We have talked about the “reculturing” of our beliefs about the purposes and appearances of the ideal classroom many times throughout this program, and this is something that I continue to think about and incorporate into my own thinking. I do not remember which class at the moment, probably many of them, where we had a conversation about our views of what a classroom looks like. Unfortunately, many of us stated the “obvious”: Some type of writing board in the front of the classroom, small desks aligned in rows that all face the board, and a computer on the teacher’s private (much larger) desk. This image alone illustrates how the “traditional classroom” has not changed along with the new technologies that are now open to us.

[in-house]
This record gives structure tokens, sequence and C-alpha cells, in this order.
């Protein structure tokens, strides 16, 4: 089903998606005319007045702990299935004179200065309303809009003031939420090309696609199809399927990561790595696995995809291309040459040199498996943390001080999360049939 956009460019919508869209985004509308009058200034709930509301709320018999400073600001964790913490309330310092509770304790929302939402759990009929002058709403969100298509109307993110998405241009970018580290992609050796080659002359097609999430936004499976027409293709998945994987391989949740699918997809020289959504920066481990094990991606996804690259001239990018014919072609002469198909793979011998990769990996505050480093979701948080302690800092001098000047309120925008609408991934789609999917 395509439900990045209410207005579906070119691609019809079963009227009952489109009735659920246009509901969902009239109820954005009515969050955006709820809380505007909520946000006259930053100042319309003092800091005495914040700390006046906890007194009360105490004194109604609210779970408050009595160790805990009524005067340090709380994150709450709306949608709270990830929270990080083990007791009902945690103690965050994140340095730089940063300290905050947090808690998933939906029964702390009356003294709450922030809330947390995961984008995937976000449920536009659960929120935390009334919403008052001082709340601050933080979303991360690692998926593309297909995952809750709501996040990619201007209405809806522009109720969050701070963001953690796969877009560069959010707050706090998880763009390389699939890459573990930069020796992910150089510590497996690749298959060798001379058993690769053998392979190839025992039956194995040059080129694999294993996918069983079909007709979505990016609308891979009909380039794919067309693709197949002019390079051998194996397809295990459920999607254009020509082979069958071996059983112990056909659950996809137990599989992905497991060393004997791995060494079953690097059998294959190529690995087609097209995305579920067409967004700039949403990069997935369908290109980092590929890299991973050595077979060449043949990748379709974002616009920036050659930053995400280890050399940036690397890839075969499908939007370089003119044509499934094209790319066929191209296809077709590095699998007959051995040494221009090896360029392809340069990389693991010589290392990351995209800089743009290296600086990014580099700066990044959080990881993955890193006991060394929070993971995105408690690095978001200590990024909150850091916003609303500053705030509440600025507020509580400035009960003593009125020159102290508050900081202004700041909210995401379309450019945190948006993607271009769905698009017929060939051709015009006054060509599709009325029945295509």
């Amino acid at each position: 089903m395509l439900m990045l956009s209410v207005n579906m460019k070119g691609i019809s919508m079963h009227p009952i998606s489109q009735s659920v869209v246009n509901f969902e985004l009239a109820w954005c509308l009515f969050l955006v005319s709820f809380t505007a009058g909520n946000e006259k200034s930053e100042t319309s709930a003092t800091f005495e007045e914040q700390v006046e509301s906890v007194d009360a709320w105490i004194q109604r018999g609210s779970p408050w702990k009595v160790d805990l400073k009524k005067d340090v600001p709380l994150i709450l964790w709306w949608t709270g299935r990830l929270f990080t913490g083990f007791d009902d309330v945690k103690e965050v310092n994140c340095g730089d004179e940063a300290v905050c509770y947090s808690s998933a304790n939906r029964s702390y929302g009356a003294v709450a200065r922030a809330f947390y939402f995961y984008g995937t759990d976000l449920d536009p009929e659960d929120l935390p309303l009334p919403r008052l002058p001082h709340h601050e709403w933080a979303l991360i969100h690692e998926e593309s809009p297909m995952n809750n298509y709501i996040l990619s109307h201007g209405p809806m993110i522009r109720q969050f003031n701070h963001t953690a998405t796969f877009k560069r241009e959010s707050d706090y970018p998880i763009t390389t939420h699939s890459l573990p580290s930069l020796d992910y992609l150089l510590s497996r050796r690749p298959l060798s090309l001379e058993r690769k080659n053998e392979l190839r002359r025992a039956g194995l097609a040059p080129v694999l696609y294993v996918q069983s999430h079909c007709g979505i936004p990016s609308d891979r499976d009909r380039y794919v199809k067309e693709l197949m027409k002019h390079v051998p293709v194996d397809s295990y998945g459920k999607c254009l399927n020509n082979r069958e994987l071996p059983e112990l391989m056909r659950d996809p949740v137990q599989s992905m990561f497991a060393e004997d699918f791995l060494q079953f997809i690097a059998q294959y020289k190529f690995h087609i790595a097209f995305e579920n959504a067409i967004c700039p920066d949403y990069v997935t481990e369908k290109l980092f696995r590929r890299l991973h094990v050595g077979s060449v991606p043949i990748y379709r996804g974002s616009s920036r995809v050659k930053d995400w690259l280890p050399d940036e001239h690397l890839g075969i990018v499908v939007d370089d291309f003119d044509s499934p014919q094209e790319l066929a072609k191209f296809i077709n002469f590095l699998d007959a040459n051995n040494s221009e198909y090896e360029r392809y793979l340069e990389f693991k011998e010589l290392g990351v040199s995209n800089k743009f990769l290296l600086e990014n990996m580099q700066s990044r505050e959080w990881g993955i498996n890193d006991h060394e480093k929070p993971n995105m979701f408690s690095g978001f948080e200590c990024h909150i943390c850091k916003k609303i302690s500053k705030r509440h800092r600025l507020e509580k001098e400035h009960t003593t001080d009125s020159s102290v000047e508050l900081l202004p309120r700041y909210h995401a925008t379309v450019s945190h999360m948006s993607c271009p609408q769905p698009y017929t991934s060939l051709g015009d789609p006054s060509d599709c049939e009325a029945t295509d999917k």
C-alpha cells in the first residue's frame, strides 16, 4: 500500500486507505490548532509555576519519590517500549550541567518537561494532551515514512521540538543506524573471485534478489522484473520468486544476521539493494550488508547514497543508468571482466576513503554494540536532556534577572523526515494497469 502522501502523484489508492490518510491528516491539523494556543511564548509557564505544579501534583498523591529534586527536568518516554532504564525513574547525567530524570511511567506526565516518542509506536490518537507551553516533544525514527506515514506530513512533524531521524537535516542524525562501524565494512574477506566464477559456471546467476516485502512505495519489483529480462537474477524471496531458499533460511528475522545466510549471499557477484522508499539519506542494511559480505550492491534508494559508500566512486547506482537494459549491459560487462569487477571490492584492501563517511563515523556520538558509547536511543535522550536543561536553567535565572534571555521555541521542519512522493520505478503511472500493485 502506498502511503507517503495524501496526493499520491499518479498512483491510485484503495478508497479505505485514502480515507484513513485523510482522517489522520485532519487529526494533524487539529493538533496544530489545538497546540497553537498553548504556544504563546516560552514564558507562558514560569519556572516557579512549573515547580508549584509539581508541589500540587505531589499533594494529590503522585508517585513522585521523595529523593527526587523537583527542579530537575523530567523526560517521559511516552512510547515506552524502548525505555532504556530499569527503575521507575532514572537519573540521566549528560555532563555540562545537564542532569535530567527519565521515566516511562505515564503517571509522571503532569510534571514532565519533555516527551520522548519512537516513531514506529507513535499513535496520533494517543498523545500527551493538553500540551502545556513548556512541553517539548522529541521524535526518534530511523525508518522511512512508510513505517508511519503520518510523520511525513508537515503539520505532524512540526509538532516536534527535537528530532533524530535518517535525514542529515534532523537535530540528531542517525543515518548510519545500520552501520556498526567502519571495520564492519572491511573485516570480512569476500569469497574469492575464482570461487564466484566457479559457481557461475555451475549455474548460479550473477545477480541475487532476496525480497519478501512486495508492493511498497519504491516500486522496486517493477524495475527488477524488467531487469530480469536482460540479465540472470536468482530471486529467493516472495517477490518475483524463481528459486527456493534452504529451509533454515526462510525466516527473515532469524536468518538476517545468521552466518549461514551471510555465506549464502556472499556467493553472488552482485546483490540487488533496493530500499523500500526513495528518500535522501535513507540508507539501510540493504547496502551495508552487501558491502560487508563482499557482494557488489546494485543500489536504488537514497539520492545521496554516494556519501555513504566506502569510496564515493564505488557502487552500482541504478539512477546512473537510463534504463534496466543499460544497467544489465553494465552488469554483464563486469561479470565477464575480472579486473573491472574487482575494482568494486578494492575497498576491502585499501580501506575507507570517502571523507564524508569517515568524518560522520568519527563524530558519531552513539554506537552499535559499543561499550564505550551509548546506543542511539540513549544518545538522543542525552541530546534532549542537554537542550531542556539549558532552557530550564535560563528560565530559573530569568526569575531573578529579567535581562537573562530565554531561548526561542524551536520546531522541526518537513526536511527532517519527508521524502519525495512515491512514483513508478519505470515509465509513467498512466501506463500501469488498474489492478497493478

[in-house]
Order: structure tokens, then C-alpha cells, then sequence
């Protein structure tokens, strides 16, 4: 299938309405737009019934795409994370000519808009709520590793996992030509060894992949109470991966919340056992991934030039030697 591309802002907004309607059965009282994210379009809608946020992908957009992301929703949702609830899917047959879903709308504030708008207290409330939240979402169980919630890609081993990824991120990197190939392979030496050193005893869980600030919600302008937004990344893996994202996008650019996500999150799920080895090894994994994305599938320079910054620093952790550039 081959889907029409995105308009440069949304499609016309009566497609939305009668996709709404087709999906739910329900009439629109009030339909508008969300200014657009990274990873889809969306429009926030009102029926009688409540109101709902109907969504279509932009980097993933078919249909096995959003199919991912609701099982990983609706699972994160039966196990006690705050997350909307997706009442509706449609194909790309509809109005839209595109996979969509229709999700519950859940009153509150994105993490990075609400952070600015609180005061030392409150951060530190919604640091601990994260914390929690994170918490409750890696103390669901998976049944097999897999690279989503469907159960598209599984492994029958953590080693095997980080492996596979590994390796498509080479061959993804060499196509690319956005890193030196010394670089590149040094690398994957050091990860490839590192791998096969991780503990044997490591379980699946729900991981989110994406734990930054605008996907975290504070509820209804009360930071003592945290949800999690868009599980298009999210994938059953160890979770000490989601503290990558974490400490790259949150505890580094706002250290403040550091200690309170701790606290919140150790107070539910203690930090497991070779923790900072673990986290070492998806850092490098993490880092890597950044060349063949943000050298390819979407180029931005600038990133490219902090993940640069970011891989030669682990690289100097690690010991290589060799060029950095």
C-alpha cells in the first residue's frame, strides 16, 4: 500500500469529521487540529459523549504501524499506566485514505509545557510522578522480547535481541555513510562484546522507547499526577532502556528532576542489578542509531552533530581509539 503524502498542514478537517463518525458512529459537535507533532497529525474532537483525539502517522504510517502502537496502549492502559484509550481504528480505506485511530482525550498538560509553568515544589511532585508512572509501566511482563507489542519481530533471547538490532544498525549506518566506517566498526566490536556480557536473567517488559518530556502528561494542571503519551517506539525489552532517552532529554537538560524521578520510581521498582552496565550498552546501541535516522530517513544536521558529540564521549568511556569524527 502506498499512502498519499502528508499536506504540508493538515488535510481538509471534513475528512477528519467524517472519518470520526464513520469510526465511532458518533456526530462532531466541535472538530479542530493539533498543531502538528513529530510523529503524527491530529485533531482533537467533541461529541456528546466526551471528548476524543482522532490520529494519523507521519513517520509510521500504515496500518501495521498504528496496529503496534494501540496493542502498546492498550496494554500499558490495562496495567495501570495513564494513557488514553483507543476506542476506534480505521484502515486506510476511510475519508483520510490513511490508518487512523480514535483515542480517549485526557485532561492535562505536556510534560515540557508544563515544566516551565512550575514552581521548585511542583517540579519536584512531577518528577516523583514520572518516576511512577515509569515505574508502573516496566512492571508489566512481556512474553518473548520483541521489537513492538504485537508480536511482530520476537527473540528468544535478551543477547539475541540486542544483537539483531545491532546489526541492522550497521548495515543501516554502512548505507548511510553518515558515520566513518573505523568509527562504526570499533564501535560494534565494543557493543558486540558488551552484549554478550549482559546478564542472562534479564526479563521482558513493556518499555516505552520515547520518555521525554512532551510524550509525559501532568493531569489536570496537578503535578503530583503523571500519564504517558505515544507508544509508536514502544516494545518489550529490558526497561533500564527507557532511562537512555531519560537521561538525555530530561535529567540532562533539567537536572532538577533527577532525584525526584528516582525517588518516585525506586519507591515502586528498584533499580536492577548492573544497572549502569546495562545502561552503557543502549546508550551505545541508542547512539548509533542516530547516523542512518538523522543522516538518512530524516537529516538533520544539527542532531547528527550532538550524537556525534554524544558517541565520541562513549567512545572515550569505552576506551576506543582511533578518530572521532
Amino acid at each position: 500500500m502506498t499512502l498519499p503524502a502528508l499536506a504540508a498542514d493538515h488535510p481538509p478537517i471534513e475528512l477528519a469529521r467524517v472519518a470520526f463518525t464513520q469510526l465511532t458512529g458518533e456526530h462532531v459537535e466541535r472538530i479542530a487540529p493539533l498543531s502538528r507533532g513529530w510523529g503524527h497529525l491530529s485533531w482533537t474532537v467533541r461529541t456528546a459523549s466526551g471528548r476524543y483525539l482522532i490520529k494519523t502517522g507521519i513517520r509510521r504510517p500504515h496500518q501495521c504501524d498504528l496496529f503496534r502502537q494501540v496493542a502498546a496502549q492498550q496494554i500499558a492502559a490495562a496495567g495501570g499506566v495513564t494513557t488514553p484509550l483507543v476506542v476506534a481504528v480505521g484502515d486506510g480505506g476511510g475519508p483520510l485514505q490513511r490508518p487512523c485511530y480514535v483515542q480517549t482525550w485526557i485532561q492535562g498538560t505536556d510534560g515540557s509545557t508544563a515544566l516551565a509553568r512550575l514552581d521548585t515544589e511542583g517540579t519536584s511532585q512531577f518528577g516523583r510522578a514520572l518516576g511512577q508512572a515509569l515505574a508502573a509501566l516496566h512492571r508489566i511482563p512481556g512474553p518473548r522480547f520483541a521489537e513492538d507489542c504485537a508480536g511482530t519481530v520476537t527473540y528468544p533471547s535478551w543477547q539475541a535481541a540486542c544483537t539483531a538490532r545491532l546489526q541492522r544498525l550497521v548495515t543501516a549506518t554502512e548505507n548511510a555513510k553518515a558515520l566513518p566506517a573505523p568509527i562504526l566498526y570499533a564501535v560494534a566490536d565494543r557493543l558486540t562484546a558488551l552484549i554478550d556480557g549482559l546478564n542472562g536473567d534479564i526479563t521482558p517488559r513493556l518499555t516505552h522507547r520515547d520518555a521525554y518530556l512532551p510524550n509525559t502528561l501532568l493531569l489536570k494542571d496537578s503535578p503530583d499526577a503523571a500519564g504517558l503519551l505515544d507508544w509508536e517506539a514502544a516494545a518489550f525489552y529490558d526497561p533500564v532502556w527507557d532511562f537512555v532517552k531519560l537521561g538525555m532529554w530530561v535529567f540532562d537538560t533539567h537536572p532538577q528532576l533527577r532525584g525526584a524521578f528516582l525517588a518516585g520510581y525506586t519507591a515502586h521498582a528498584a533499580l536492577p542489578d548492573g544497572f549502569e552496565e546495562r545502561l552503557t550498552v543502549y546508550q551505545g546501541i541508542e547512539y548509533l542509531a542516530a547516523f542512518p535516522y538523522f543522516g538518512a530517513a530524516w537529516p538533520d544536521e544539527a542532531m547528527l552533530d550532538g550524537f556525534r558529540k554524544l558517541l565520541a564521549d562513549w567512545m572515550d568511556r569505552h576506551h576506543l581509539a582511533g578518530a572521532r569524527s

While teaching upstate, I did not have the luxury of having a smartboard, let alone enough copies of A House on Mango Street, but I did attempt to make my classroom unique. Every couple weeks, I would move the desks into a different formation: facing front, large circle, grouped, etc. I also asked for an ELMO to use in my classroom. At Cortland, I was taught to step outside the traditional classroom ways, but I know that it is difficult with the lack of resources available to some as well as the comfort that we all have with the traditional classroom approach. This is something that widely concerns me and that I will continue to work on.